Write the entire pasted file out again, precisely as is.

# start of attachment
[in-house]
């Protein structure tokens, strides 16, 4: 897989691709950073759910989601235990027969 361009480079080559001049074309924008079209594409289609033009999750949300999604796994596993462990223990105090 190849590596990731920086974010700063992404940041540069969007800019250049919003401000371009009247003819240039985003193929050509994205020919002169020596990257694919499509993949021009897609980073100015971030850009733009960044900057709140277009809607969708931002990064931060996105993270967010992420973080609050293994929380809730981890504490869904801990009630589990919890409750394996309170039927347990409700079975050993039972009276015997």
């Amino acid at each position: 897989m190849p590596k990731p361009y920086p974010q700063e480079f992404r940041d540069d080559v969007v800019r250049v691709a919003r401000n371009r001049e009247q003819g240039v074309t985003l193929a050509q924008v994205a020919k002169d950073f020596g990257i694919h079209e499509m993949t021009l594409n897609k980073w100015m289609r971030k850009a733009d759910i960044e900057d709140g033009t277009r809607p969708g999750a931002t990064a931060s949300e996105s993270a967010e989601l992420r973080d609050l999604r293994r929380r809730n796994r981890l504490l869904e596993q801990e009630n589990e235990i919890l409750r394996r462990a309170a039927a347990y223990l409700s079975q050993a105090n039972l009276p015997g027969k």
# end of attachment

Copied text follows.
[in-house]
């Protein structure tokens, strides 16, 4: 897989691709950073759910989601235990027969 361009480079080559001049074309924008079209594409289609033009999750949300999604796994596993462990223990105090 190849590596990731920086974010700063992404940041540069969007800019250049919003401000371009009247003819240039985003193929050509994205020919002169020596990257694919499509993949021009897609980073100015971030850009733009960044900057709140277009809607969708931002990064931060996105993270967010992420973080609050293994929380809730981890504490869904801990009630589990919890409750394996309170039927347990409700079975050993039972009276015997």
């Amino acid at each position: 897989m190849p590596k990731p361009y920086p974010q700063e480079f992404r940041d540069d080559v969007v800019r250049v691709a919003r401000n371009r001049e009247q003819g240039v074309t985003l193929a050509q924008v994205a020919k002169d950073f020596g990257i694919h079209e499509m993949t021009l594409n897609k980073w100015m289609r971030k850009a733009d759910i960044e900057d709140g033009t277009r809607p969708g999750a931002t990064a931060s949300e996105s993270a967010e989601l992420r973080d609050l999604r293994r929380r809730n796994r981890l504490l869904e596993q801990e009630n589990e235990i919890l409750r394996r462990a309170a039927a347990y223990l409700s079975q050993a105090n039972l009276p015997g027969k």